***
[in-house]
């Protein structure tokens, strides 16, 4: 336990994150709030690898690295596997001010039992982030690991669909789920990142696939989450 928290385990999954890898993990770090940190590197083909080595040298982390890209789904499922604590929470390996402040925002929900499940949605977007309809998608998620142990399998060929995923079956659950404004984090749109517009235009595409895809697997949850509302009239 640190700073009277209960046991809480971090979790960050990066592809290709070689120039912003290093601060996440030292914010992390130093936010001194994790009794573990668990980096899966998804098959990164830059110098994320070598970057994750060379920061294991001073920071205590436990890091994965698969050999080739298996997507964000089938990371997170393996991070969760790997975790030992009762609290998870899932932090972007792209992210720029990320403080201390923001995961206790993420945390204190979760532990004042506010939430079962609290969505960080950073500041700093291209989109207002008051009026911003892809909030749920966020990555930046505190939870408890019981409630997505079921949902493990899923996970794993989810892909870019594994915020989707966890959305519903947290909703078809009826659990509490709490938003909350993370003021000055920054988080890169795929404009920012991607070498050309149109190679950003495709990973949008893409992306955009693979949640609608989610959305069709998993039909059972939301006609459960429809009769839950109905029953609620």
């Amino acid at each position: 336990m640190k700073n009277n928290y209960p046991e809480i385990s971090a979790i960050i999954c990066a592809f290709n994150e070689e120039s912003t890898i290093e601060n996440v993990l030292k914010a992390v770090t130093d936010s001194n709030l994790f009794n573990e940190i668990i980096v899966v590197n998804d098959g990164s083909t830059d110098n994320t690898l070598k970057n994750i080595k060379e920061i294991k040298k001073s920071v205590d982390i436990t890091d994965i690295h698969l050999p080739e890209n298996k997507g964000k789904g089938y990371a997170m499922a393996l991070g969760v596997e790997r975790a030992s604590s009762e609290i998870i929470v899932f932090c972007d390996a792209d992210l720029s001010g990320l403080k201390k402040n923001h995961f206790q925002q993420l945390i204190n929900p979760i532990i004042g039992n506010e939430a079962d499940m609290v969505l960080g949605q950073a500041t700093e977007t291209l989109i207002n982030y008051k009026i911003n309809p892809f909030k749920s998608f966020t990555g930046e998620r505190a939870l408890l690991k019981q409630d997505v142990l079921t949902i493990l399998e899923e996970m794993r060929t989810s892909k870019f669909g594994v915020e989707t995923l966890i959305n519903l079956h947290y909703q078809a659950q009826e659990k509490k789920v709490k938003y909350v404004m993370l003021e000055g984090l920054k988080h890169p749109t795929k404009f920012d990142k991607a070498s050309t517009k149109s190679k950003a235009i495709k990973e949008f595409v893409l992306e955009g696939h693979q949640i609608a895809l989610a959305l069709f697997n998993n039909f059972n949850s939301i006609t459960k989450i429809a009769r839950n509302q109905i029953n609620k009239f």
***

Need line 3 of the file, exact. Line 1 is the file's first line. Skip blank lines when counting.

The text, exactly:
């Amino acid at each position: 336990m640190k700073n009277n928290y209960p046991e809480i385990s971090a979790i960050i999954c990066a592809f290709n994150e070689e120039s912003t890898i290093e601060n996440v993990l030292k914010a992390v770090t130093d936010s001194n709030l994790f009794n573990e940190i668990i980096v899966v590197n998804d098959g990164s083909t830059d110098n994320t690898l070598k970057n994750i080595k060379e920061i294991k040298k001073s920071v205590d982390i436990t890091d994965i690295h698969l050999p080739e890209n298996k997507g964000k789904g089938y990371a997170m499922a393996l991070g969760v596997e790997r975790a030992s604590s009762e609290i998870i929470v899932f932090c972007d390996a792209d992210l720029s001010g990320l403080k201390k402040n923001h995961f206790q925002q993420l945390i204190n929900p979760i532990i004042g039992n506010e939430a079962d499940m609290v969505l960080g949605q950073a500041t700093e977007t291209l989109i207002n982030y008051k009026i911003n309809p892809f909030k749920s998608f966020t990555g930046e998620r505190a939870l408890l690991k019981q409630d997505v142990l079921t949902i493990l399998e899923e996970m794993r060929t989810s892909k870019f669909g594994v915020e989707t995923l966890i959305n519903l079956h947290y909703q078809a659950q009826e659990k509490k789920v709490k938003y909350v404004m993370l003021e000055g984090l920054k988080h890169p749109t795929k404009f920012d990142k991607a070498s050309t517009k149109s190679k950003a235009i495709k990973e949008f595409v893409l992306e955009g696939h693979q949640i609608a895809l989610a959305l069709f697997n998993n039909f059972n949850s939301i006609t459960k989450i429809a009769r839950n509302q109905i029953n609620k009239f």